Ministers distance themselves from Dome of 'disaster'

MILLENNIUM EXHIBITION: It will, says Clare Short, soon be 'put out of its misery'. Then what? Can you help decide its future?
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Tony Blair is facing a growing split within the Cabinet over the Millennium Dome after Chris Smith became the second senior minister to disassociate himself from the crisis-hit attraction.

Tony Blair is facing a growing split within the Cabinet over the Millennium Dome after Chris Smith became the second senior minister to disassociate himself from the crisis-hit attraction.

Mr Smith, the Secretary of State for Culture, Media and Sport, confirmed yesterday that he had argued against building the Dome in its present form when the Government pressed ahead with the £758m project after winning power in 1997.

Although he insisted the Dome, in Greenwich, south-east London, was still a popular success, his remarks gave support to criticisms of the project by Clare Short, the Secretary of State for International Development. On Thursday night, she said the Government was wrong to build the Dome.

Ms Short, the MP for Birmingham Ladywood, told the audience on BBC 1's Question Time programme that the Dome was "awful" and had become a "disaster", and should be demolished. "Thankfully, very soon it will be put out of its misery," she said.

Asked about her remarks, Mr Smith said her views were well known. He insisted that many of the attraction's detractors had never visited it, but added: "It is very much on the record... that when the decision to go ahead with it was made in June 1997 I argued for something rather smaller and rather more wholly focused on educational work."

The timing of their remarks will deeply irritate the Prime Minister's officials, as they were seized upon by opposition parties as evidence that Lord Falconer of Thoroton, the minister for the Dome and a close ally of Mr Blair's, was becoming increasingly isolated.

Earlier on Thursday, Martin O'Neill, a senior Labour backbencher and chairman of the Commons Select Committee on Trade and Industry, signalled growing dismay among Labour MPs about the crisis by suggesting Lord Falconer should "consider his political future".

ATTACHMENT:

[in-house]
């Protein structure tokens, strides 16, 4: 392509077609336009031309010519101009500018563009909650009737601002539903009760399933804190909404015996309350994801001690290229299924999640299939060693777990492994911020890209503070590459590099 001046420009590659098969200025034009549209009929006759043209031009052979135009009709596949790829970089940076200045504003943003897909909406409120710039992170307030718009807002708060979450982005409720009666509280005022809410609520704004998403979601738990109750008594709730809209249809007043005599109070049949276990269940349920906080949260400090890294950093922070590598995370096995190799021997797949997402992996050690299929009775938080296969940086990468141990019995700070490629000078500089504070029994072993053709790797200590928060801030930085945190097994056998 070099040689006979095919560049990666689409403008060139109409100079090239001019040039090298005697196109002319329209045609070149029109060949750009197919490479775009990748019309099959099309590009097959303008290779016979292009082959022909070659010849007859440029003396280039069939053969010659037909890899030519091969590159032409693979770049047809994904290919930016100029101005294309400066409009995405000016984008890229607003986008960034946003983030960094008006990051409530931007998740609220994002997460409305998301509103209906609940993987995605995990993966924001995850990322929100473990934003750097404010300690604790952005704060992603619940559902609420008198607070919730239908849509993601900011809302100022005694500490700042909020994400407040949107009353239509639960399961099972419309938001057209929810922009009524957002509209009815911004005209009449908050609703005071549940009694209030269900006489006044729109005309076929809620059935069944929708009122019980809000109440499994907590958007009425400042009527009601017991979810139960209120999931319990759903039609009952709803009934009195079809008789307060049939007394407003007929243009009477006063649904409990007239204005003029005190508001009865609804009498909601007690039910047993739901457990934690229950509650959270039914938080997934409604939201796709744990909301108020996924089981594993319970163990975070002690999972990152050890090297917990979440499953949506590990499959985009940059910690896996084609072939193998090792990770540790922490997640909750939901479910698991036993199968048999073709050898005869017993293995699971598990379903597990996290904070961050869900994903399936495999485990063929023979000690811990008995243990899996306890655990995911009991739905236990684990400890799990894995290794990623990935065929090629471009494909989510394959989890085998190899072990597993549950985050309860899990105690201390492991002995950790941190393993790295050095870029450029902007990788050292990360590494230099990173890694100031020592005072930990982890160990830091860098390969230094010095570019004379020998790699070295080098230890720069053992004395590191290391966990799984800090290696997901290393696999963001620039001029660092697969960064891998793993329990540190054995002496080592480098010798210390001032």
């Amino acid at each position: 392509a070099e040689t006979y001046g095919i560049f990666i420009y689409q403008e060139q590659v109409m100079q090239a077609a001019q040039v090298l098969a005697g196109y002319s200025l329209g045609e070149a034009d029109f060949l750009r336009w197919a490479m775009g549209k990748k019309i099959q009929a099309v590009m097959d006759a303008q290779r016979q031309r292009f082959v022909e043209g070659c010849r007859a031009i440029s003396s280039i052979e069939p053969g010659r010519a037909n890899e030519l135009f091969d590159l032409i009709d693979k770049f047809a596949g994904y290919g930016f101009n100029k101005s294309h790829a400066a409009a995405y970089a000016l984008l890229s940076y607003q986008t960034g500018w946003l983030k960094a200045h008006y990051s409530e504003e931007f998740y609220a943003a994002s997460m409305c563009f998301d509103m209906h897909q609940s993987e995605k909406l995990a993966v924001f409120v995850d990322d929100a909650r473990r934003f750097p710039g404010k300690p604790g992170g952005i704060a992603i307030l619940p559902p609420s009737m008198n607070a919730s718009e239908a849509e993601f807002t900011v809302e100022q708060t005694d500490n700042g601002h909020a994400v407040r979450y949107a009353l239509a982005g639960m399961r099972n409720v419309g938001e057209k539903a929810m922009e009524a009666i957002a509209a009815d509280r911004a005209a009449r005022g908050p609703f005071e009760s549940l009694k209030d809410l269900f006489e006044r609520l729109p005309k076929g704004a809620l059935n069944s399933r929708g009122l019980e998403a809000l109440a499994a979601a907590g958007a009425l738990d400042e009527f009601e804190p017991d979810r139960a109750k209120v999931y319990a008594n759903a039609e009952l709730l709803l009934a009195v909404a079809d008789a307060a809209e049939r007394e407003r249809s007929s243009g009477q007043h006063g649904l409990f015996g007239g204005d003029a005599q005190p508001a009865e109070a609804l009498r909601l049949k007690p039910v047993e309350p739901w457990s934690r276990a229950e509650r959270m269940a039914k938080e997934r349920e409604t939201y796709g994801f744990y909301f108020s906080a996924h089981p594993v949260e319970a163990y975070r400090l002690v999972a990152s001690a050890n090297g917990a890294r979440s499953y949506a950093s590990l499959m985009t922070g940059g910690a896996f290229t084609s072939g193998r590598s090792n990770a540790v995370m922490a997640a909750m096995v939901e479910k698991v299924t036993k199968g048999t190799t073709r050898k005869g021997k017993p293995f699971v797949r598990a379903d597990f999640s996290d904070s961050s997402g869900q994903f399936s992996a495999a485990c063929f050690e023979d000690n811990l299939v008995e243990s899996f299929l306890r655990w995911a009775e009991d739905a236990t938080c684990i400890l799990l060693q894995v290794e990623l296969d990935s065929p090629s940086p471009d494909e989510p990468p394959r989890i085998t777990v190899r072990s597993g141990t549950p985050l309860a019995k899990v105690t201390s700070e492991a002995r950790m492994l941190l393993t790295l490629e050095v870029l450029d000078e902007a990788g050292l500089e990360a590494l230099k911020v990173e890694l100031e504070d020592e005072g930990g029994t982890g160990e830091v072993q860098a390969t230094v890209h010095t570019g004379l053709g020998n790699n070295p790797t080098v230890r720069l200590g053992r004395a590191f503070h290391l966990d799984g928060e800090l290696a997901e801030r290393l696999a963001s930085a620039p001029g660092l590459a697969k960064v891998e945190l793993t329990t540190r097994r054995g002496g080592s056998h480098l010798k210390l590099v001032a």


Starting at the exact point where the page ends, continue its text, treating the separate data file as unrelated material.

William Hague, the Conservative leader, again insisted yesterday that Lord Falconer should resign. Peter Ainsworth, the Tory culture spokesman, claimed that ministers were playing "the blame game" in an attempt to distances themselves from the mounting political disaster.

"The Government are in disarray over the Dome," he said, adding: "There is no room in Lord Falconer's political coffin for any more nails but Clare Short seems to have thrown the first handful of dirt."

Norman Baker, the Liberal Democrat spokesman on the Dome, said Mr Blair should publicly defend the project. He said Mrs Short had said something "which no government minister has the courage to admit - the Dome is a disaster and a national embarrassment".

With a growing air of weariness about the controversy, Lord Falconer insisted yesterday he would continue in with his "very challenging" post until the project reached the end of its 12-month programme and had been successfully sold on. "The right course for me is to stay with the job to ensure an orderly conclusion is reached to the Dome project," he told BBC Radio 4's World At One.

Supported by Downing Street, he sought to downplay Ms Short's criticisms, saying her opposition was "no secret". "She has expressed a view. I think it was widely known that was her view. It was a view which had been expressed before," he said. "But it doesn't in any way detract from the fact that the Government decided to go ahead with the Dome and we are continuing to support it.".

A spokeswoman for No 10 insisted the Dome was the most popular paying visitor attraction in the country. "As Clare herself pointed out, those who go there like it. The important thing now is to tie down a deal which ensures there is a legacy. In the meantime, a large number of people continue to enjoy it," she said.

Downing Street officials believe that Ms Short's comments will also be seen to reflect significant local resentment in Birmingham about the decision not to site the Dome in the Midlands. The city was beaten by north Greenwich in a competition to house the attraction when the Tories were in power.

However, the Government is also bracing itself for a damning report by the National Audit Office into the New Millennium Experience Company's management of the attraction, which has now taken up £628m in lottery money, but slashed its visitor targets from 12 million to 4.5 million this year. The NAO report, due to be published by early November, will be followed by a Public Accounts Committee inquiry, which is holding parliamentary hearings on 22 November.

Public concern about the sums being invested in the project is also deepening. Ruth Lea, policy director of the Institute of Directors, said yesterday she would bulldoze the Dome and auction off its contents. "Its disastrous performance is a potent symbol of the tackiness and rootless vacuity of 'Cool Britannia'. I would redevelop the site for housing, sports facilities and small businesses," she said.

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